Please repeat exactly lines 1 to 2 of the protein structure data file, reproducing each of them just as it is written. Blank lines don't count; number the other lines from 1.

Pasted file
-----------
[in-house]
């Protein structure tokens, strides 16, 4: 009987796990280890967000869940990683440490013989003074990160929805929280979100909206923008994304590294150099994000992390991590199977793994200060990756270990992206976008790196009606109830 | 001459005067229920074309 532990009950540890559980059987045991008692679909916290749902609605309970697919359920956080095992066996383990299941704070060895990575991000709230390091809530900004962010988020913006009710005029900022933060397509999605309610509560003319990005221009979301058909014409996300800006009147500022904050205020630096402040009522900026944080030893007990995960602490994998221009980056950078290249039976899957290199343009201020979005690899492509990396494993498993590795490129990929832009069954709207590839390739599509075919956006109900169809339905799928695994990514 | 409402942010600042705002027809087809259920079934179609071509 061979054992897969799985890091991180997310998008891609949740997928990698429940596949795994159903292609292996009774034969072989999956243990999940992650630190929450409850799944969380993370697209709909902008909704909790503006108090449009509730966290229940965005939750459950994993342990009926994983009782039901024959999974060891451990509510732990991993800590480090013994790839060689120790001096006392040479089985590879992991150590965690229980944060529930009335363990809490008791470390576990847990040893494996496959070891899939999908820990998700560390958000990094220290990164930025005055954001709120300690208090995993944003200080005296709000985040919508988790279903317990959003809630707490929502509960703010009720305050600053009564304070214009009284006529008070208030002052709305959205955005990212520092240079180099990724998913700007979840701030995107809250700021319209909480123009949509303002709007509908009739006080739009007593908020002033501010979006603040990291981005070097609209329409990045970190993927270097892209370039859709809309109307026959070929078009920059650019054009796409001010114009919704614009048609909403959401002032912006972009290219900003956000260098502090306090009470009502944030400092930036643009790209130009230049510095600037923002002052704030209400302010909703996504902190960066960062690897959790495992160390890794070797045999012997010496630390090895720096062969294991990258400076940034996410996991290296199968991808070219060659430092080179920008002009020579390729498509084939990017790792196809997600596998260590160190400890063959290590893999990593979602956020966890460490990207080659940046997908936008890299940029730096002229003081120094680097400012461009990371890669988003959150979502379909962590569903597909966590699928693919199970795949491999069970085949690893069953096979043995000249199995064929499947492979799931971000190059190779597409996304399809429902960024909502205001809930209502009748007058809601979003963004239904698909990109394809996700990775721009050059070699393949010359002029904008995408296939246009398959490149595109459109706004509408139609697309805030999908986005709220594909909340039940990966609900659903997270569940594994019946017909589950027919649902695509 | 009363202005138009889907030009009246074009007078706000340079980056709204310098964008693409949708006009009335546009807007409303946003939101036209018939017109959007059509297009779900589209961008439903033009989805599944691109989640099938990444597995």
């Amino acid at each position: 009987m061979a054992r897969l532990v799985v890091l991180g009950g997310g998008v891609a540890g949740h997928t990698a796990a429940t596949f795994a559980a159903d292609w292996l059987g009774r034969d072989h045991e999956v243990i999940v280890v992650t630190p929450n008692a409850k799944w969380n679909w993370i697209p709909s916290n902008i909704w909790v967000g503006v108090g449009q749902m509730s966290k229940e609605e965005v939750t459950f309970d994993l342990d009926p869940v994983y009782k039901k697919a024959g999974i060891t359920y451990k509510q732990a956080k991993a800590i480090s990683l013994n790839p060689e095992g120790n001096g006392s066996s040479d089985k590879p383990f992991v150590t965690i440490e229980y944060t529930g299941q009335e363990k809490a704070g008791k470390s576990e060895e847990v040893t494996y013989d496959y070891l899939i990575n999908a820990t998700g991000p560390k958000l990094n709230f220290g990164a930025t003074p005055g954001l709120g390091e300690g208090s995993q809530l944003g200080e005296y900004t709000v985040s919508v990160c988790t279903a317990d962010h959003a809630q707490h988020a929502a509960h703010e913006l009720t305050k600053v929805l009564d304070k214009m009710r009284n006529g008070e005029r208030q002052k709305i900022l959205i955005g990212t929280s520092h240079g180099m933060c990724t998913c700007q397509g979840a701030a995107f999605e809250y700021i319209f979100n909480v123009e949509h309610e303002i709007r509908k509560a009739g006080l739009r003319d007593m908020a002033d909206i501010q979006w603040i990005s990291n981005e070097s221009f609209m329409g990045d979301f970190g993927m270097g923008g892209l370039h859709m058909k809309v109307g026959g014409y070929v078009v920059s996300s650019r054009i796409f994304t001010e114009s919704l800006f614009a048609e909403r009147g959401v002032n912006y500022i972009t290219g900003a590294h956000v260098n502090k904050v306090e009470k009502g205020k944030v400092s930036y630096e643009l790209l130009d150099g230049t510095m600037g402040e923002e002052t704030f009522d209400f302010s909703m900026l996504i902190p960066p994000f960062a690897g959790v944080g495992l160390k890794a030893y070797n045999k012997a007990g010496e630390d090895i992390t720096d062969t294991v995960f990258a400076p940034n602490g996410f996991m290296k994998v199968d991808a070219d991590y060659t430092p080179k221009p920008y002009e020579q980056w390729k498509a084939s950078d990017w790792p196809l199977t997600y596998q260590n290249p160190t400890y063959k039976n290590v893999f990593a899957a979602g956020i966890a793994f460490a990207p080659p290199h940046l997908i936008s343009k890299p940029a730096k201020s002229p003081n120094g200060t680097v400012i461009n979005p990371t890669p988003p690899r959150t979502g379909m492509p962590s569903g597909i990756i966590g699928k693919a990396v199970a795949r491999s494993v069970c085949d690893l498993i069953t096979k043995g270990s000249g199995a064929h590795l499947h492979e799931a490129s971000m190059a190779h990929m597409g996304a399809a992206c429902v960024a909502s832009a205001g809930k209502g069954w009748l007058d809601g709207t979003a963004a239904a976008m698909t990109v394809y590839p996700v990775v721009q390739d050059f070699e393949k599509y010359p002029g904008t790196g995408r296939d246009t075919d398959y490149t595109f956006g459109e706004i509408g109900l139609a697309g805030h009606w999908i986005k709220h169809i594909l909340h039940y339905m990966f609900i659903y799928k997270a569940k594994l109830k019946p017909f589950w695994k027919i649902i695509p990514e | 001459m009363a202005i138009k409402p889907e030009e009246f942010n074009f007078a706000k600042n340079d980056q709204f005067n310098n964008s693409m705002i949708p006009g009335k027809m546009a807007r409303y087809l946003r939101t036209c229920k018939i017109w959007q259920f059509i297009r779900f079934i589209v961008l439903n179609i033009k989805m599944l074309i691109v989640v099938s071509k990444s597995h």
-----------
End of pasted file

[in-house]
């Protein structure tokens, strides 16, 4: 009987796990280890967000869940990683440490013989003074990160929805929280979100909206923008994304590294150099994000992390991590199977793994200060990756270990992206976008790196009606109830 | 001459005067229920074309 532990009950540890559980059987045991008692679909916290749902609605309970697919359920956080095992066996383990299941704070060895990575991000709230390091809530900004962010988020913006009710005029900022933060397509999605309610509560003319990005221009979301058909014409996300800006009147500022904050205020630096402040009522900026944080030893007990995960602490994998221009980056950078290249039976899957290199343009201020979005690899492509990396494993498993590795490129990929832009069954709207590839390739599509075919956006109900169809339905799928695994990514 | 409402942010600042705002027809087809259920079934179609071509 061979054992897969799985890091991180997310998008891609949740997928990698429940596949795994159903292609292996009774034969072989999956243990999940992650630190929450409850799944969380993370697209709909902008909704909790503006108090449009509730966290229940965005939750459950994993342990009926994983009782039901024959999974060891451990509510732990991993800590480090013994790839060689120790001096006392040479089985590879992991150590965690229980944060529930009335363990809490008791470390576990847990040893494996496959070891899939999908820990998700560390958000990094220290990164930025005055954001709120300690208090995993944003200080005296709000985040919508988790279903317990959003809630707490929502509960703010009720305050600053009564304070214009009284006529008070208030002052709305959205955005990212520092240079180099990724998913700007979840701030995107809250700021319209909480123009949509303002709007509908009739006080739009007593908020002033501010979006603040990291981005070097609209329409990045970190993927270097892209370039859709809309109307026959070929078009920059650019054009796409001010114009919704614009048609909403959401002032912006972009290219900003956000260098502090306090009470009502944030400092930036643009790209130009230049510095600037923002002052704030209400302010909703996504902190960066960062690897959790495992160390890794070797045999012997010496630390090895720096062969294991990258400076940034996410996991290296199968991808070219060659430092080179920008002009020579390729498509084939990017790792196809997600596998260590160190400890063959290590893999990593979602956020966890460490990207080659940046997908936008890299940029730096002229003081120094680097400012461009990371890669988003959150979502379909962590569903597909966590699928693919199970795949491999069970085949690893069953096979043995000249199995064929499947492979799931971000190059190779597409996304399809429902960024909502205001809930209502009748007058809601979003963004239904698909990109394809996700990775721009050059070699393949010359002029904008995408296939246009398959490149595109459109706004509408139609697309805030999908986005709220594909909340039940990966609900659903997270569940594994019946017909589950027919649902695509 | 009363202005138009889907030009009246074009007078706000340079980056709204310098964008693409949708006009009335546009807007409303946003939101036209018939017109959007059509297009779900589209961008439903033009989805599944691109989640099938990444597995």